Sea Hares Are Back

Come down to the Bait House Aquarium soon to see our special, once a year guests! 

Every year, between March and the end of June, we find these odd but very interesting molluscs showing up on the rocky shores all around Wellington.  Sea Hares (or Sea Bunny) are closely related to nudibranchs (cousins of marine snails but without shells).  They're called  Sea Hares because they have chemical receptors on their heads that look like rabbit ears and they crawl around eating seaweeds, especially sea lettuce.   

Along with the chemical receptors on their head, Sea Hares have two tentacles on either side of the mouth that detect chemicals in the water and which they use to find food.  Their eyes are simple and are only able to detect light from dark. Sea Hares don't have a brain, but rather groups of nerve cells called ganglia.

Most species have a thin, internal shell, protecting the gill and heart. The mantle cavity is covered by large flaps called parapodia that are used in some species to "swim" through the water. These flaps look like "ruffles" on the backs of sea hares.

Like land and sea snails, Sea Hares have one foot that they crawl around on. To eat seaweeds, they use jaws and a flexible ribbon-like organ called a radula that has rows of horny teeth on the surface like a wood rasp.  The colour of a Sea Hare is directly related to the algae that they eat. Whatever colour the algae is, that is the colour the sea hare will be as well.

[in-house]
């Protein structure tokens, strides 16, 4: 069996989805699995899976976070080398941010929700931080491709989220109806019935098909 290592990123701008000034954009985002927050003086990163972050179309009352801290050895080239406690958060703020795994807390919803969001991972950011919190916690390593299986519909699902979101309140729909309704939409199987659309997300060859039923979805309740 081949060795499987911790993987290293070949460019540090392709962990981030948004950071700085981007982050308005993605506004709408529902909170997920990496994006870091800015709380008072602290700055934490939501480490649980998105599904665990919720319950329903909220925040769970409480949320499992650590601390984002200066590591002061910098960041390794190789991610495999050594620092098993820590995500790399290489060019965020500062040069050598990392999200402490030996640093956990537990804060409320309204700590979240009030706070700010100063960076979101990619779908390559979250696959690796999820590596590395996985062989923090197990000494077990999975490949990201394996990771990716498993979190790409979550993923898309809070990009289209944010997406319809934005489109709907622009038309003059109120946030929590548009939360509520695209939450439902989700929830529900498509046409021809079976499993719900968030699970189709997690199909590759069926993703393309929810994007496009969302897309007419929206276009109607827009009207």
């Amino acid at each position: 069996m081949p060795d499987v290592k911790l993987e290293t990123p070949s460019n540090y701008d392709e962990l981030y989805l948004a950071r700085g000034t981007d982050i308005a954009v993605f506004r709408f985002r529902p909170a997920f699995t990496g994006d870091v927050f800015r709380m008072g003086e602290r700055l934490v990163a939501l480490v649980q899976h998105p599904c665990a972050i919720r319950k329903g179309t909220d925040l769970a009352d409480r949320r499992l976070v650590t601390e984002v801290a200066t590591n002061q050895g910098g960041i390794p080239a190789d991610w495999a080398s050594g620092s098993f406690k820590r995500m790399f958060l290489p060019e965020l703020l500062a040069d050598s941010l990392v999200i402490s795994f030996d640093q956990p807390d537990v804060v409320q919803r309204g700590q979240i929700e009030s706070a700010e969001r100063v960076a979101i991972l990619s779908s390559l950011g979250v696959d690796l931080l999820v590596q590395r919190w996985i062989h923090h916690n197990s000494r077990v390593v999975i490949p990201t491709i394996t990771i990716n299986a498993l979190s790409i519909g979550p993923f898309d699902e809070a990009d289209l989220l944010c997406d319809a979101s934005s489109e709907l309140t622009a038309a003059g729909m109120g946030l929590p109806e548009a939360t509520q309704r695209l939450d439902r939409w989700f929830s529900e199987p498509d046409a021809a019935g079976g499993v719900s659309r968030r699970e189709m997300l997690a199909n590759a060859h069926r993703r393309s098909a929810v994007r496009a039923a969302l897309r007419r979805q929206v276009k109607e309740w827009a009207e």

Sea hares are hermaphroditic, meaning that they are both male and female. In mating, three or more pile up into lines. Each sea hare is female to the one behind and male to the one in front. In this way, a sea hare breeds internally with two other sea hares at the same time. 

Once the eggs are fertilized, they are laid in long ribbons or masses, similar to strings of spaghetti. The California Sea Hare can lay up to 86 million eggs during a single period. The eggs can form in masses as a large as a grapefruit's diameter! These masses are usually attached to seaweeds, and hatch in 10-12 days.

The larvae live as plankton for around 30 days. The larvae then settle and eat massive quantities of red algae for growth.  Sea hares have a lifespan of about one year, dying shortly after laying their eggs.  However, some Sea Hares can grow to the size of a basketball in one year.   

When they die, they die in mass numbers, washing ashore by the dozen. This is an odd, but natural phenomenon that occurs annually throughout the world.